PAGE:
Tasmania’s Liberal Premier Jeremy Rockliff has indicated he supports shifting Australia Day from January 26, labelling conversation about the date “increasingly divisive”.
Mr Rockliff also backed constitutionally enshrining an Indigenous voice to the Australian parliament, a key reform promised by the new federal Labor government.
“Australia Day, it is a national conversation of course and one that I am increasingly concerned… is becoming increasingly divisive,” he told state parliament on Wednesday.
“By nature I am not a divisive person.
“Bringing people together, Aboriginal people in Tasmania, all Tasmanians, to unite and celebrate Australia Day (on) a day we can all unite is a clear objective of mine.”
Mr Rockliff, a long-term deputy who became premier in April when Peter Gutwein unexpectedly quit politics, was responding to a question from Labor MP David O’Byrne about whether he backed moving Australia Day.
During his time in the state’s top job, Mr Gutwein said he supported a national conversation about changing the day and that reverting to a weekend in January, and not a set date, would be a sensible compromise.
“You outlined the previous premier’s view on this particular matter and I support that view,” Mr Rockliff said.
“You mentioned the … last weekend in January … the previous premier’s view on that, I support. I was deputy when he made that statement.”
Aboriginal Land Council of Tasmania manager Rebecca Digney said it was incredibly heartening to hear the premier recognise Australia Day as divisive.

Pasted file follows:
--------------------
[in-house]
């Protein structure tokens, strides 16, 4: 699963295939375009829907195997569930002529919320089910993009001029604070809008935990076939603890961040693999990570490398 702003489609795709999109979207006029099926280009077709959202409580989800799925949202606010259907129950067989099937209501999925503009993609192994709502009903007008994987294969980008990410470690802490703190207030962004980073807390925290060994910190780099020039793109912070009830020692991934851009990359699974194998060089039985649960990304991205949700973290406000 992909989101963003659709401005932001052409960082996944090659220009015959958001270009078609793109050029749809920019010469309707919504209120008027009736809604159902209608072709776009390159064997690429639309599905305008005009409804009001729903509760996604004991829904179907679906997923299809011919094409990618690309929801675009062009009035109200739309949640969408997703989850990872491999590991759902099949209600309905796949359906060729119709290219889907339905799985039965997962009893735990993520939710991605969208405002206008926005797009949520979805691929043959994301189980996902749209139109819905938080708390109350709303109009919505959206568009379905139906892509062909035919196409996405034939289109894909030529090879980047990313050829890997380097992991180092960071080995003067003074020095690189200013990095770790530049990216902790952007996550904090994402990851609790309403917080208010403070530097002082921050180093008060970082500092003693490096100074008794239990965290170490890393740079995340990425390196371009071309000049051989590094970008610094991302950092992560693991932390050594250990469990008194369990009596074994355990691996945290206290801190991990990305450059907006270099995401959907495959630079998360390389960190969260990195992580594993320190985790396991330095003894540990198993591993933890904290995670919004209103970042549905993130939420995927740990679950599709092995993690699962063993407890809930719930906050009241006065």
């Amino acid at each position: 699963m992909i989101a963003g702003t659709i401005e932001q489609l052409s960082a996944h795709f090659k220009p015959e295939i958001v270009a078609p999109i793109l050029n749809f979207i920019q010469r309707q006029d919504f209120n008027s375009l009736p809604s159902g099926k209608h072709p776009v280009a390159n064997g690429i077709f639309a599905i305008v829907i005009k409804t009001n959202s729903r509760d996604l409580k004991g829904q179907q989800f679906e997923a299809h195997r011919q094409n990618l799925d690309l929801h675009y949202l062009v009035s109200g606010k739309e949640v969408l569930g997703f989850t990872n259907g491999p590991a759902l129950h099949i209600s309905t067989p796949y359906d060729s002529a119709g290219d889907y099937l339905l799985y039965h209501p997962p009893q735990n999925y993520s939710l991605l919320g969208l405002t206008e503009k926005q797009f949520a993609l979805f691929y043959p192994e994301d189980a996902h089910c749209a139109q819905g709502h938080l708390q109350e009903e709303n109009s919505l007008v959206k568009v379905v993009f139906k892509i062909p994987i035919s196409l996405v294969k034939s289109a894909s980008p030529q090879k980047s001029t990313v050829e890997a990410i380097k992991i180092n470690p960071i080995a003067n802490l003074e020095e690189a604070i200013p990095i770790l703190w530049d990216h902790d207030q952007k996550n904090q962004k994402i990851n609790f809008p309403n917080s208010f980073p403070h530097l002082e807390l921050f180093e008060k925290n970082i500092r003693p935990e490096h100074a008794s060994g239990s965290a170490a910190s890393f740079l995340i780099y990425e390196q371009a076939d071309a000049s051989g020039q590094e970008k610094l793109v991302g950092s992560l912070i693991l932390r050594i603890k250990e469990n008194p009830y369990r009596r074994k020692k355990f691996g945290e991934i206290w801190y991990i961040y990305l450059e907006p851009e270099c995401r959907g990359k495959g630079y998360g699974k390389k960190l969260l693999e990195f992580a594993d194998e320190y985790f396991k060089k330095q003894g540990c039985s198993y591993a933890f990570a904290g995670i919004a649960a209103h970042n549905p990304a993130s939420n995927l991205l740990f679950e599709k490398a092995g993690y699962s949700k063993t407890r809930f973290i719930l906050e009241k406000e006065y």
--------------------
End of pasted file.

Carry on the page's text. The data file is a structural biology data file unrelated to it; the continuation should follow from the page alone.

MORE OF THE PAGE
“For a very long time, Palawa/Pakana people have taken to the streets each Australia Day to tell the broader public what the day represents to us,” she said.
She said there was no reason the island state could not change the date, citing moves by several Tasmanian councils in recent years to shelve Australia Day celebrations on January 26.
Mr Rockliff attended a Reconciliation Tasmania breakfast on Wednesday which included a speech from Uluru Statement from the Heart signatory Thomas Mayor.
The premier said he supported Mr Mayor’s “very clear argument” with respect to changes to the constitution to enshrine an Indigenous voice to parliament.
Mr Rockliff said he was deeply committed to setting up an Aboriginal-led treaty and truth-telling pathway, a process started by Mr Gutwein.
- Story by Ethan James, AAP